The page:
In a word, the depreciation fund is an asset; the reserve for accrued depreciation " is not, but is frankly an "offset" to a frankly inflated asset figure. The reserve proper has no necessary counterpart in any particular assets; a "depreciation fund" of an equal amount or much less may be maintained at the same time, but very commonly no such fund is found needful, much less is it commonly required by law or public service commissions. The depreciation reserve proper has nothing whatever to do with ability to make expenditures for replacements or renewals, regular or irregular, except in so far as it may insure more comprehensive knowledge of the plant and thereby facilitate intelligent prevision of future needs for such purposes. Thus Professor Young is right in saying that " the deduction for depreciation cannot be justified by appealing to the necessity of providing for replacements " (p. 662); but this is not the whole truth. If the requirement of deducting for depreciation necessitated the accumulation of a " depreciation fund " equal to the accrued depreciation, such a fund would in large measure be unnecessary to ensure proper repairs and replacements, and, tho it would probably be invested in income-bearing securities and not be" idle money," it would be a superfluous provision and in this sense" useless." useless." Professor Young seems to imply throughout that this result tends to follow. On page 648 he asserts a modified form of this implication. "Altho no investment of a separate depreciation fund is required, yet the writing down of the capital assets
by the amount of the accrued' depreciation means in the long run either that other assets have to be larger in amount than they otherwise would have been or that liabilities have to be smaller. Usually the growth of the reserve for accrued depreciation means in practice that additional permanent investments are being made out of earnings. The reserve represents an additional, permanent, and compulsory investment in the business to take the place of the amount of the investment written off for depreciation."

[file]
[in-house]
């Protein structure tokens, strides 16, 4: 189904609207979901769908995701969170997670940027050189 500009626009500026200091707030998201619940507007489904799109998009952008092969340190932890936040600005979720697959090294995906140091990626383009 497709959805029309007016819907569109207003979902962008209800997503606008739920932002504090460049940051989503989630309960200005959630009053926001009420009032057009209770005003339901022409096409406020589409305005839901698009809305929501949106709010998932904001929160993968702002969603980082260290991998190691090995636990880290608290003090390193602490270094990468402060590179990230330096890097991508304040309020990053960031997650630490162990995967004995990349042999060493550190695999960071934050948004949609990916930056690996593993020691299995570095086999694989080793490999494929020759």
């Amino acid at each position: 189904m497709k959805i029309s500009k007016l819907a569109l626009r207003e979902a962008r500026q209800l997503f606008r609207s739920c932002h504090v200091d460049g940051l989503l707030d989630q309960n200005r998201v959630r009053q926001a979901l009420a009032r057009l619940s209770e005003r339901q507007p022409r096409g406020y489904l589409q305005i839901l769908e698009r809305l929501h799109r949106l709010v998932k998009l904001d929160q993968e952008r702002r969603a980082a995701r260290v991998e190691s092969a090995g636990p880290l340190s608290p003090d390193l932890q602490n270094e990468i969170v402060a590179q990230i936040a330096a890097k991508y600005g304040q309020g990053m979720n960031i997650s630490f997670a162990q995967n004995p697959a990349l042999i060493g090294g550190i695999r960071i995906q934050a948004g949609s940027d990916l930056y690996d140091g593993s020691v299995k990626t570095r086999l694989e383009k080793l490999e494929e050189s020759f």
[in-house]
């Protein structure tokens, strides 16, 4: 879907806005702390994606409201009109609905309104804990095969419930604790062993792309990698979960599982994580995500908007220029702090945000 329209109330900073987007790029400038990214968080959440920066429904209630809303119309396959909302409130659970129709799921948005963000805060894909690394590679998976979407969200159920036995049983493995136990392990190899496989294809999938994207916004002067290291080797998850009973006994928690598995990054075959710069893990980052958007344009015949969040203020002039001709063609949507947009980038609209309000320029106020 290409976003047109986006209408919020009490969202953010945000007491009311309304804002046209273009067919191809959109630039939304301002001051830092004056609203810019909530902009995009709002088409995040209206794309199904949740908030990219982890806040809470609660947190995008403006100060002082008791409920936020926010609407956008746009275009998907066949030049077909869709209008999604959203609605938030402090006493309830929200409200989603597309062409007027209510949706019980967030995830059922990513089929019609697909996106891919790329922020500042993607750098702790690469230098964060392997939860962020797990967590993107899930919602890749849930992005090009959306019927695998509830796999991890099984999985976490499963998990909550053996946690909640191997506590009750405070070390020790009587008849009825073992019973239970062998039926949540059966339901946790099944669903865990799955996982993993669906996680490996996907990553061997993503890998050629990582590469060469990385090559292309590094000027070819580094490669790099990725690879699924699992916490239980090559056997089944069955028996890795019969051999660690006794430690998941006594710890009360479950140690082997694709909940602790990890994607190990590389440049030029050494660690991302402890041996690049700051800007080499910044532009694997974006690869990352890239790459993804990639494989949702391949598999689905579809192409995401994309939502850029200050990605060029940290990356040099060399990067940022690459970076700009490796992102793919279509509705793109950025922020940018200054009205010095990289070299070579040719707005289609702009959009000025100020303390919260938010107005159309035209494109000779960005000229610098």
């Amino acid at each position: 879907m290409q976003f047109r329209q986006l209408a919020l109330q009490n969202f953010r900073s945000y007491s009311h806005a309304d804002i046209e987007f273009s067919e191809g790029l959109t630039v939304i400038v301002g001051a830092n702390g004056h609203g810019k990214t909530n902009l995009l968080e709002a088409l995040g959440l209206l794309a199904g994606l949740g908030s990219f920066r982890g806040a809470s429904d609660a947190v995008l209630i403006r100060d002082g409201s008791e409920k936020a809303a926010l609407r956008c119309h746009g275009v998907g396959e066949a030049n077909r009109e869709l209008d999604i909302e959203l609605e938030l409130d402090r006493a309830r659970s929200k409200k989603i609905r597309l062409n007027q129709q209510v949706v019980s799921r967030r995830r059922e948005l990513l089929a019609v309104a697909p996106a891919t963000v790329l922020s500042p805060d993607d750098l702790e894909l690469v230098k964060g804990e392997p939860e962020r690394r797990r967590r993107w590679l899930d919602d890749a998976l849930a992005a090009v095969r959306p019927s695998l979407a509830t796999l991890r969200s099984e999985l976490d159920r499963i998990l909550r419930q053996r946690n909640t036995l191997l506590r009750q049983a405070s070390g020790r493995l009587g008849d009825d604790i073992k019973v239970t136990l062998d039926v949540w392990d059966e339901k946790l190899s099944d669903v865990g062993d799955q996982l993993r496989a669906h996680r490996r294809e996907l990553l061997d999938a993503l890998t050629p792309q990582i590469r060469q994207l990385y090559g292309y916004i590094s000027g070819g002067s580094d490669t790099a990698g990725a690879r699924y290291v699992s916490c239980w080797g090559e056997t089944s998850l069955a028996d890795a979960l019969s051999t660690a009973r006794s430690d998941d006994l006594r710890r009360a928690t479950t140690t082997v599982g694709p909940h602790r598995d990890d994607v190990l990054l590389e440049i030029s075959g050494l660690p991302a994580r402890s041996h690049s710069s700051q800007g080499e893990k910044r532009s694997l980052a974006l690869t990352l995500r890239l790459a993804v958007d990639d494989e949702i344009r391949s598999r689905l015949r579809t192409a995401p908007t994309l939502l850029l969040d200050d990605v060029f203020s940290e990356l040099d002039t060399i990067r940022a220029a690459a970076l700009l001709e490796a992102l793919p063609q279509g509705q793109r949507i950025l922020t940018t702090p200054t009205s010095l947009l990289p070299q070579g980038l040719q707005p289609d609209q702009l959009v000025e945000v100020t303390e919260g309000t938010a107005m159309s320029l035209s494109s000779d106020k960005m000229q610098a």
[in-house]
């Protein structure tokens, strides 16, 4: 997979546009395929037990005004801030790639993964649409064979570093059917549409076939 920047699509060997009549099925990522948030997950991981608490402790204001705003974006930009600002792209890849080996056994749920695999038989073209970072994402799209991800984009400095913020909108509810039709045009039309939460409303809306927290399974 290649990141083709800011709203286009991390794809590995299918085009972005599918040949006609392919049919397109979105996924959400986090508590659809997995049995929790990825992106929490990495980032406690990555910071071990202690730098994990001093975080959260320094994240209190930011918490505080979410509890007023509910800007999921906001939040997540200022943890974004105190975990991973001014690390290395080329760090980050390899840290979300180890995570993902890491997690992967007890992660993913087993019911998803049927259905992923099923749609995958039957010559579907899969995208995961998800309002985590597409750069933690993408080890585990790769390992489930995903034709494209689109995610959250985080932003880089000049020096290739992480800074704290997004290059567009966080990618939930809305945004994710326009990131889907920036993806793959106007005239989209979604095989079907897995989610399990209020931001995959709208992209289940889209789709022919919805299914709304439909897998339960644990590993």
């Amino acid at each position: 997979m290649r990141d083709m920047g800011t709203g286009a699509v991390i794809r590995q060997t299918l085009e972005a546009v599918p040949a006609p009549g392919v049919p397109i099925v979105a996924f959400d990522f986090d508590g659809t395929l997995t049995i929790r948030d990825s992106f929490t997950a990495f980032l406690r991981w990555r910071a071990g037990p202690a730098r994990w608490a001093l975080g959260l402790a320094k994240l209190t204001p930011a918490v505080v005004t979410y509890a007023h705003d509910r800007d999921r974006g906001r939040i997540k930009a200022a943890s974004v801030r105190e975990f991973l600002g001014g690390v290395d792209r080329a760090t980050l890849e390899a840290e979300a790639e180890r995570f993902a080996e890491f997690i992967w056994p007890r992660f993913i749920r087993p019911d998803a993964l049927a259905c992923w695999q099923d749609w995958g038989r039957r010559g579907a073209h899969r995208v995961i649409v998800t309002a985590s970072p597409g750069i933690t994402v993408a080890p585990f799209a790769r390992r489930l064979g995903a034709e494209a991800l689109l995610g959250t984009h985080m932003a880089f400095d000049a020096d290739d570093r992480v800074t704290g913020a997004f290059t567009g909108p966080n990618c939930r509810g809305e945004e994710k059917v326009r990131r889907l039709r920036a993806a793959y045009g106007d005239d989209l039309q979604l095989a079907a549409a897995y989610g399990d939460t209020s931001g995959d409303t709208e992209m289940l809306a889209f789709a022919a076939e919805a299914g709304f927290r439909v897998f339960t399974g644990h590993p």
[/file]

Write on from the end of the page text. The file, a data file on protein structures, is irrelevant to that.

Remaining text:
It will be noted that this consequence, if it be such, is no different in the case of companies starting out under strict regulation than in the case of companies existing prior to such regulation and summarily brought under its provisions. The " depreciation fund" or its equivalent is equally "useless" in the two types of cases. But consider the alternatives actually presented to a company when required from the outset to provide reserve for accrued depreciation" on its plant. There are at least three. During the period of settling down to the state of normal average depreciation the expenditures for replacements and repairs will be small. (1) It may not divide the earnings representing this temporary saving as profits, for they are not so. It may use them, however, to purchase additional items of plant or equipment, thus increasing its current productive capacity without increasing its net investment. (2) Or, it may invest them in income-bearing securities, securing thereby a supplementary income. (3) Or, it may divide them to the stockholders, as a return of part of the investment, and reduce the capital stock accordingly. The first of these alternatives is commonly chosen, chiefly because businesses seldom spring fullfledged from the heads of their promoters and if successful usually expand. Where, however, conditions are
static and increase of output would be unprofitable, uneconomical, this policy would be avoided, and one of the others adopted. The second policy has the advantage of making possible the making of replacements at most advantageous times and of maintaining a stable rate of dividends; but there is no assurance that a fund precisely the amount of the accrued depreciation would be required to serve these purposes, and the policy has the disadvantage of involving the company largely in affairs outside the realm in which its managers are presumably most efficient. In practice, however, a combination of these first two policies is usually found desirable. But the third policy is not ordinarily precluded by law or public service commission ruling. Where no contingencies need be provided against, where instability of dividends is not deemed probable or undesirable, where increase of operating facilities is not called for, a frank division of such part of the original investment as proved to be no longer necessary would be the appropriate policy. The requirement of the depreciation reserve merely ensures that such reduction shall take place openly and in due form rather than surreptitiously or in ignorance. Control to this extent of the financial policies of the companies affected is today, in the view of many observers, far from inexpedient. And the slight adoption of this alternative is to be regarded as indicating not the compulsory adoption of one of the others, but their greater profitableness.
Three alternatives are similarly present in the case of a company which has not heretofore taken account of depreciation. Additions beyond mere replacements may at once or gradually be made to plant and equipment until the net investment equals the amount originally carried. Or, funds may be segregated, at once or gradually out of earnings, to constitute an income-yielding